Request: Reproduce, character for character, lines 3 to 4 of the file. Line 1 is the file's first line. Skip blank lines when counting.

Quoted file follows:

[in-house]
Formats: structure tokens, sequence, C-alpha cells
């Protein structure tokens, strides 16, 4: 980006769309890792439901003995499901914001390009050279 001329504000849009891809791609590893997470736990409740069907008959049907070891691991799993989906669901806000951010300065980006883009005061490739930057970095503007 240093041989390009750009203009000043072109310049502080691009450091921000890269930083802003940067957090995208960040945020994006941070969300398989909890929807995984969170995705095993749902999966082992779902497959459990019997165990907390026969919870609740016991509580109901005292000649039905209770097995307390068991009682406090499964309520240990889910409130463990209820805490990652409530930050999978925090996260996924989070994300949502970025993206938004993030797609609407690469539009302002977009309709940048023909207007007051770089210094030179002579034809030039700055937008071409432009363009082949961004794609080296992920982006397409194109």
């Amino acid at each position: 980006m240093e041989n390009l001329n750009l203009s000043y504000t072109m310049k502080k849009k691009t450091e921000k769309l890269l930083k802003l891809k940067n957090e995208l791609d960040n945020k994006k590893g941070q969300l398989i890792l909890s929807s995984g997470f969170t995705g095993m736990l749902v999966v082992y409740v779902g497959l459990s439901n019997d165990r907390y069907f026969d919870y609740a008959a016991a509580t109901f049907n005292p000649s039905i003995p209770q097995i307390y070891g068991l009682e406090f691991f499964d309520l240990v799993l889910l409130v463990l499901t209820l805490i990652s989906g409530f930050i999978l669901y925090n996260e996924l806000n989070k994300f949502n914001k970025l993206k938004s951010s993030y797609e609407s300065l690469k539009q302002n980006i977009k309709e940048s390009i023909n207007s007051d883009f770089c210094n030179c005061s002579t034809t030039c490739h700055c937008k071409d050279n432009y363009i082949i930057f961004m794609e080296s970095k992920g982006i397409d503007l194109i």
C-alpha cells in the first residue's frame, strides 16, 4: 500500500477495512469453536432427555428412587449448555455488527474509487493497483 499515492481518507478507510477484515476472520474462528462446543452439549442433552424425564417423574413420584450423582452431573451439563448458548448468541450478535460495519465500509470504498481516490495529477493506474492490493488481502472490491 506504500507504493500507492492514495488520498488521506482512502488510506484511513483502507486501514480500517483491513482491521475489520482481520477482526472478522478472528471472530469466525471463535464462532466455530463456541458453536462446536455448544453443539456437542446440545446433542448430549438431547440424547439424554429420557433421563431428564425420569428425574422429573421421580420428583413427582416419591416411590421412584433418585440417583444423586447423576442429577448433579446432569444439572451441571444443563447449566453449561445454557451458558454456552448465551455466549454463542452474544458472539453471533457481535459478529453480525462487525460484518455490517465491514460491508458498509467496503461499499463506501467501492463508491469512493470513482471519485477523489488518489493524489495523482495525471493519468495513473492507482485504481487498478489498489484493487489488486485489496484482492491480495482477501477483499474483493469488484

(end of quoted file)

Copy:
């Protein structure tokens, strides 16, 4: 980006769309890792439901003995499901914001390009050279 001329504000849009891809791609590893997470736990409740069907008959049907070891691991799993989906669901806000951010300065980006883009005061490739930057970095503007 240093041989390009750009203009000043072109310049502080691009450091921000890269930083802003940067957090995208960040945020994006941070969300398989909890929807995984969170995705095993749902999966082992779902497959459990019997165990907390026969919870609740016991509580109901005292000649039905209770097995307390068991009682406090499964309520240990889910409130463990209820805490990652409530930050999978925090996260996924989070994300949502970025993206938004993030797609609407690469539009302002977009309709940048023909207007007051770089210094030179002579034809030039700055937008071409432009363009082949961004794609080296992920982006397409194109």
């Amino acid at each position: 980006m240093e041989n390009l001329n750009l203009s000043y504000t072109m310049k502080k849009k691009t450091e921000k769309l890269l930083k802003l891809k940067n957090e995208l791609d960040n945020k994006k590893g941070q969300l398989i890792l909890s929807s995984g997470f969170t995705g095993m736990l749902v999966v082992y409740v779902g497959l459990s439901n019997d165990r907390y069907f026969d919870y609740a008959a016991a509580t109901f049907n005292p000649s039905i003995p209770q097995i307390y070891g068991l009682e406090f691991f499964d309520l240990v799993l889910l409130v463990l499901t209820l805490i990652s989906g409530f930050i999978l669901y925090n996260e996924l806000n989070k994300f949502n914001k970025l993206k938004s951010s993030y797609e609407s300065l690469k539009q302002n980006i977009k309709e940048s390009i023909n207007s007051d883009f770089c210094n030179c005061s002579t034809t030039c490739h700055c937008k071409d050279n432009y363009i082949i930057f961004m794609e080296s970095k992920g982006i397409d503007l194109i």